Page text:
I WAS glad you emphasized at the press conference1 two points that I made in my August 15 speech.2 First, as far as devaluation is concerned, this is something that affects the relations of U.S. currency to other currencies. As far as the great majority of the American people is concerned, it does not affect their dollars. What affects their dollars is the cost of living.
1At a news conference at the Treasury Department on Monday evening, February 12, 1973, Secretary of the Treasury George P. Shultz announced a 10 percent devaluation of the dollar.
2See 1971 volume, Item 264.
SECRETARY SHULTZ. These international moves are no substitute for discipline in the domestic economy. We must have a strong budget posture, a restrained monetary policy, and we must make Phase III work ....
THE PRESIDENT. When people see the headline "devaluation," they have to realize we are not talking about the value of the dollar here.
The other point is the trade package. We are not talking about another round of lowering tariff barriers . . . although we have an outgoing policy. That is only one-half, I suppose, of the story. We are talking about the other side as well. We must go up as well as down. That is the only way to get a fair deal and a fair shake for American products abroad.
We have gone into too many negotiations abroad. in which all we have done is to negotiate down, whereas others have negotiated up. We are going to ask the Congress for the right for our negotiators to go up or down. Only by going up can we get them to go down with some of the restrictions they have.
SECRETARY SHULTZ. As you pointed out in your August 15 speech, it is tremendously important for us to have a safeguard against the possible flooding of our markets.
THE PRESIDENT. The United States being the best market in the world--and this is not criticism of our Japanese and European friends--they are loading it into this market and they can drive U.S. business out of existence . . . and lose Americans their jobs.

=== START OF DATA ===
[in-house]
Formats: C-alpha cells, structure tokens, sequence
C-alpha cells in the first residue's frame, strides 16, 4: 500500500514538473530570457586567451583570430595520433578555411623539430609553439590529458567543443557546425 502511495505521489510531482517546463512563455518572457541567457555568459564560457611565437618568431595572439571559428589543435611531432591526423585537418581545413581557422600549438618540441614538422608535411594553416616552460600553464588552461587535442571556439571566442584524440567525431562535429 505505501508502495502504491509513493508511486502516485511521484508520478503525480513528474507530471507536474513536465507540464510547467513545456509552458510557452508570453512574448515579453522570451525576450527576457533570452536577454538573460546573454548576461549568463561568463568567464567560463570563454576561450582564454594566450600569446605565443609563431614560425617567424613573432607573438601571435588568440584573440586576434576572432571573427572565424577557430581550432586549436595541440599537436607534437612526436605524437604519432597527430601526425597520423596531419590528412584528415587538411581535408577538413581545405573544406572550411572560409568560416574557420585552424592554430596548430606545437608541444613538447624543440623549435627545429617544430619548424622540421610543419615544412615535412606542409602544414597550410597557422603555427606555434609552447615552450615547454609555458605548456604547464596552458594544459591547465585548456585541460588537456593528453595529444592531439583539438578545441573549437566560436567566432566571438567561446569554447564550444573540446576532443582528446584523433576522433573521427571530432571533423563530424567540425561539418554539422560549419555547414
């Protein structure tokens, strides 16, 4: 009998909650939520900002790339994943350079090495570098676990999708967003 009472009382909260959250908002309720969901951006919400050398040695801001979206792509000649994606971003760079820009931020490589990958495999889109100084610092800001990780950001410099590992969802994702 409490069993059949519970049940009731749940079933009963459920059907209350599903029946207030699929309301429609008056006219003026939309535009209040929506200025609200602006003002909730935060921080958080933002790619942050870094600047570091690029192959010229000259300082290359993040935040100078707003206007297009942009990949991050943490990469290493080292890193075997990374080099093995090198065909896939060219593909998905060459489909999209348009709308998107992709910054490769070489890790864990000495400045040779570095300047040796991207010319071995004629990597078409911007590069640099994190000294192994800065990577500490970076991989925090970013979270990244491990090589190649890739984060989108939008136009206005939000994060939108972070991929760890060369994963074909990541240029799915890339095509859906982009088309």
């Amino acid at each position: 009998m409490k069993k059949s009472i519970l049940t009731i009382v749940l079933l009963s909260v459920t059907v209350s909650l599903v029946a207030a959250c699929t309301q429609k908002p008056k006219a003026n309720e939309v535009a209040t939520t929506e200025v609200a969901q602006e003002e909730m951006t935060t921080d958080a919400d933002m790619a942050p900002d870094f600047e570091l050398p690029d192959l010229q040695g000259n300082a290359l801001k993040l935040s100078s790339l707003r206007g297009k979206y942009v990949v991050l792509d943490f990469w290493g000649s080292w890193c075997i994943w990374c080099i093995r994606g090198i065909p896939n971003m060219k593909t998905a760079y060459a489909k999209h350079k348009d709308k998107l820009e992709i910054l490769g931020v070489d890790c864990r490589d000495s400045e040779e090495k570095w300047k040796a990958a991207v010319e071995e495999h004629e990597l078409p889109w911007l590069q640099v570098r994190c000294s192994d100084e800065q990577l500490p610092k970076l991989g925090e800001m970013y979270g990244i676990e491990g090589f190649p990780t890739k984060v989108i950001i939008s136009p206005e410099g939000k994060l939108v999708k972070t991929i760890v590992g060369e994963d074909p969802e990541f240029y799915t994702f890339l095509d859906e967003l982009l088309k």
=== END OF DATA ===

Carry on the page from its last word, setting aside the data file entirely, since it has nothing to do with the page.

In order to get a policy of freer trade, we must always have, in the background, protection. We believe that the world is going to be better served by lower tariffs. But it cannot be that we lower and they keep up. Other nations must get away from their discriminatory policies, and we must be in a position to bargain harder ....
Devaluation of the dollar is at best only a temporary solution of a problem. That is why trade legislation must follow. The trade legislation directs itself at the cause of the problem, the imbalance. Only by getting trade legislation and changing or reducing the huge deficits can the pressure on the dollar be taken off. We have dealt with the results of the imbalance with the devaluation, but we have no illusions about the fact that to get at the fundamental cause we must have trade legislation.
SECRETARY SHULTZ. (The trade legislation was necessary because) the monetary system can't carry the full load.
THE PRESIDENT. In talking to Chairmen Mills and Long, without committing them, we found a generally positive attitude toward this new approach to trade legislation.
It was Congressional consultations at its best .... (They were) highly responsible in that there had been no leaks .... We are referring to the fact that the delicate subject could be discussed without any leaks.
People want us to be in a position to do something.